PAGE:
The more you know your audience, the easier it will be to engage with them on social media and get the results you’re looking for.

#3: Choose Your “Hot Buttons”

These are your firm’s core topics.

hot button

Select your audience’s hot buttons. Image source: iStockPhoto.

Target your three to five main topics. These should be categories or words you want to place for in search optimization. Create content around these topics for which you want your business to be known.

  • Create an editorial calendar integrated with your promotional calendar. Plan relevant content around your main keywords and your planned promotions. Develop a framework to minimize content creation time by not needing to think about what you’re going to write before you craft content.
  • Brainstorm ideas for content around these categories. Before developing your content, list topics you want to cover. For most businesses, the easiest way to accomplish this is to answer your customers’ questions before and after purchase. Link to appropriate product pages but don’t be promotional!
  • Offer a variety of content formats, not just text. People take in content differently. Attract attention with images, since some social media platforms such as Facebook, Pinterest and Instagram are image-based.

Actionable marketing tip: Leverage the power of blogging. It provides an owned home base for social media interactions, while supporting building a house file and encouraging social sharing.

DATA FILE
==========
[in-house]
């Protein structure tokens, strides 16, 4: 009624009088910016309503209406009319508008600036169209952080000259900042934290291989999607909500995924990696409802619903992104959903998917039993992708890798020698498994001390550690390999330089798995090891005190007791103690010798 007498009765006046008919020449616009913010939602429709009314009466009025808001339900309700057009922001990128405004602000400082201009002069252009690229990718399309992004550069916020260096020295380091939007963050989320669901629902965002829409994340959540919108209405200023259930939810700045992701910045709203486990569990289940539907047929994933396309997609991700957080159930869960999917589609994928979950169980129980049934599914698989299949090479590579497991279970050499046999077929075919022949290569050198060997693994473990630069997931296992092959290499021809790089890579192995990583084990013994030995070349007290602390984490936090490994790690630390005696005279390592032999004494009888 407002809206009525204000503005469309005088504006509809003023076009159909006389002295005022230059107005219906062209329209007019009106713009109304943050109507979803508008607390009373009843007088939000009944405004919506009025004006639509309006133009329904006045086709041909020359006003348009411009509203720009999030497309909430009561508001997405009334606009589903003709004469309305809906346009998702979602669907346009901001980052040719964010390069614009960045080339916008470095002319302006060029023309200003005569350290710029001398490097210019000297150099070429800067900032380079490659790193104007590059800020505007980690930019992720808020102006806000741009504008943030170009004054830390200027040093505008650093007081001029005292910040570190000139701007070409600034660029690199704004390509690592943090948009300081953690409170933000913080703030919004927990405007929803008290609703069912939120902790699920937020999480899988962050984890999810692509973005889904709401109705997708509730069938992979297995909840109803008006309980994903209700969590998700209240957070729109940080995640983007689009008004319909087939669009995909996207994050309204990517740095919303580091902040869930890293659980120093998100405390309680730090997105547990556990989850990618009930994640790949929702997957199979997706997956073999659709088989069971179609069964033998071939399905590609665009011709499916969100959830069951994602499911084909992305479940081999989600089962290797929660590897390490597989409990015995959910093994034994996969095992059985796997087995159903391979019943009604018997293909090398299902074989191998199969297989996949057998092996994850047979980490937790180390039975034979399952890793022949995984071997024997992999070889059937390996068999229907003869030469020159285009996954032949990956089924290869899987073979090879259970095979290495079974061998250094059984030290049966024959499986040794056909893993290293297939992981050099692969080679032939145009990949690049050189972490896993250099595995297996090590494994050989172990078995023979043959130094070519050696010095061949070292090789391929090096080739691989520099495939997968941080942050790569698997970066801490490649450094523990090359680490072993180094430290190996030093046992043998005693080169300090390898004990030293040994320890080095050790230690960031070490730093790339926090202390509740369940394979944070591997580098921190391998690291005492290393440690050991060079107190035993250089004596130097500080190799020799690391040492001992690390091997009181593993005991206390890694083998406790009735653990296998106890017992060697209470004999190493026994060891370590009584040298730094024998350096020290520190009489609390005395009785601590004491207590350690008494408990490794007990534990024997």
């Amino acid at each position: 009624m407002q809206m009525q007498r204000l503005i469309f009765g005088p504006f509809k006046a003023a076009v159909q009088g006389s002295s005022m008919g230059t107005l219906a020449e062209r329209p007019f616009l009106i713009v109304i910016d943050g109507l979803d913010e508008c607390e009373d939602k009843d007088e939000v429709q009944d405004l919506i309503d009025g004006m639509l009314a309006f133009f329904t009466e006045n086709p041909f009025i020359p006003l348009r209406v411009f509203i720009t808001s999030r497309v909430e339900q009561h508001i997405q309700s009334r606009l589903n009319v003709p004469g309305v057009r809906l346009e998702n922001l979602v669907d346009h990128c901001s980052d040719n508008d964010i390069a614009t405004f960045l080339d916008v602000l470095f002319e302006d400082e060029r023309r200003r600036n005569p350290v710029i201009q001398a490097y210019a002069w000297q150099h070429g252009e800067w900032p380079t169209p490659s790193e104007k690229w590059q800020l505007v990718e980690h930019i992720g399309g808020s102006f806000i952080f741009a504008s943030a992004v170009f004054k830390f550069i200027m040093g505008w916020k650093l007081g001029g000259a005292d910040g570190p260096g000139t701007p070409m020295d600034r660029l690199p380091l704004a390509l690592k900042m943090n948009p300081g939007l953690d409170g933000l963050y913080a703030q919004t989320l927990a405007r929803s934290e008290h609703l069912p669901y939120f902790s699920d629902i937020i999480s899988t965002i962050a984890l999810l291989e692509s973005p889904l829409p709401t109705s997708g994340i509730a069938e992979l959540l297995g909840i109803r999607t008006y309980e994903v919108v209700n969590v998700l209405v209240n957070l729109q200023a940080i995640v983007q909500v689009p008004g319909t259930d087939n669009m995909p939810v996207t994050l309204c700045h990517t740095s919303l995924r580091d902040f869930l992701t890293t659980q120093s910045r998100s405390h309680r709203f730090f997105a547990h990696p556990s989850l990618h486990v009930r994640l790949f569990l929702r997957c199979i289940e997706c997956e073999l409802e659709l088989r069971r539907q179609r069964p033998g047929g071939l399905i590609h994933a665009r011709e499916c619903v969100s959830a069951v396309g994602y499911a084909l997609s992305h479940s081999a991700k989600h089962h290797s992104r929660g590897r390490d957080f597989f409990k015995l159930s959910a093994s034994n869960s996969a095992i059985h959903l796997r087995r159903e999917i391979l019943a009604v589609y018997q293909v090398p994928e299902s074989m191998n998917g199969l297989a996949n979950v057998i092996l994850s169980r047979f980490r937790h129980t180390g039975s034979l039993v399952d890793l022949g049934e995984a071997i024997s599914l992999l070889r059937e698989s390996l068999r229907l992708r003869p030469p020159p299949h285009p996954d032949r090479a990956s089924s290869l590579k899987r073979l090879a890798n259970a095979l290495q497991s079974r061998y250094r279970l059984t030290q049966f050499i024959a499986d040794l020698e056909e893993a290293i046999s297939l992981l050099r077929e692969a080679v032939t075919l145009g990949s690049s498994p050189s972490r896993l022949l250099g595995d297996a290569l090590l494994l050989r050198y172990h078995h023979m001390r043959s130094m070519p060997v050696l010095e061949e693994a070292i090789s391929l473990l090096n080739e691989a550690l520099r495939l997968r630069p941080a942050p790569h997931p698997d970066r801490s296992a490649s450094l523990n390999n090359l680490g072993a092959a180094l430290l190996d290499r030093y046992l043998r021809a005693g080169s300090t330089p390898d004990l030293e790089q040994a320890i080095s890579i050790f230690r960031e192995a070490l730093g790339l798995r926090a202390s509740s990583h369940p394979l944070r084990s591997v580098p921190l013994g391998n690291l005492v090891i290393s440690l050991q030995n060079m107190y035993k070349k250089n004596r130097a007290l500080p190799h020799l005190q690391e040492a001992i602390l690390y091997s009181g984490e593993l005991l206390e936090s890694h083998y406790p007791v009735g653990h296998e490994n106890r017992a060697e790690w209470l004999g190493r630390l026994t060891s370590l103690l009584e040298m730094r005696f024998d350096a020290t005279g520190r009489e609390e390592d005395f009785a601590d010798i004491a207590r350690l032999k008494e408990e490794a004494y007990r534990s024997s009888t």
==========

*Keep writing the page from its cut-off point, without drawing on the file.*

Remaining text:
By clearly defining the right hot topics for your company and creating content and conversations around these topics, you’ll find it easier to get the results you want from social media.

#4: Stake Your Social Media Turf

Create a presence on all major social media platforms.

social media icons

Stake your claim on social media venues. Image source: iStockPhoto.

Take ownership of your firm’s name across social media entities. Understand that this may not be possible, depending on your company name and similarly named organizations. But you’ll want to secure your name for the main social media profiles.

Branding is a shorthand that helps customers to recognize your company without thinking. After you’ve claimed your space, remember to incorporate elements of your brand into your profile.

facebook page

Here’s how Social Media Examiner presents its brand on Facebook.

Also think “findability” and post your store location, phone number and local hours. Remember to include a link to your website.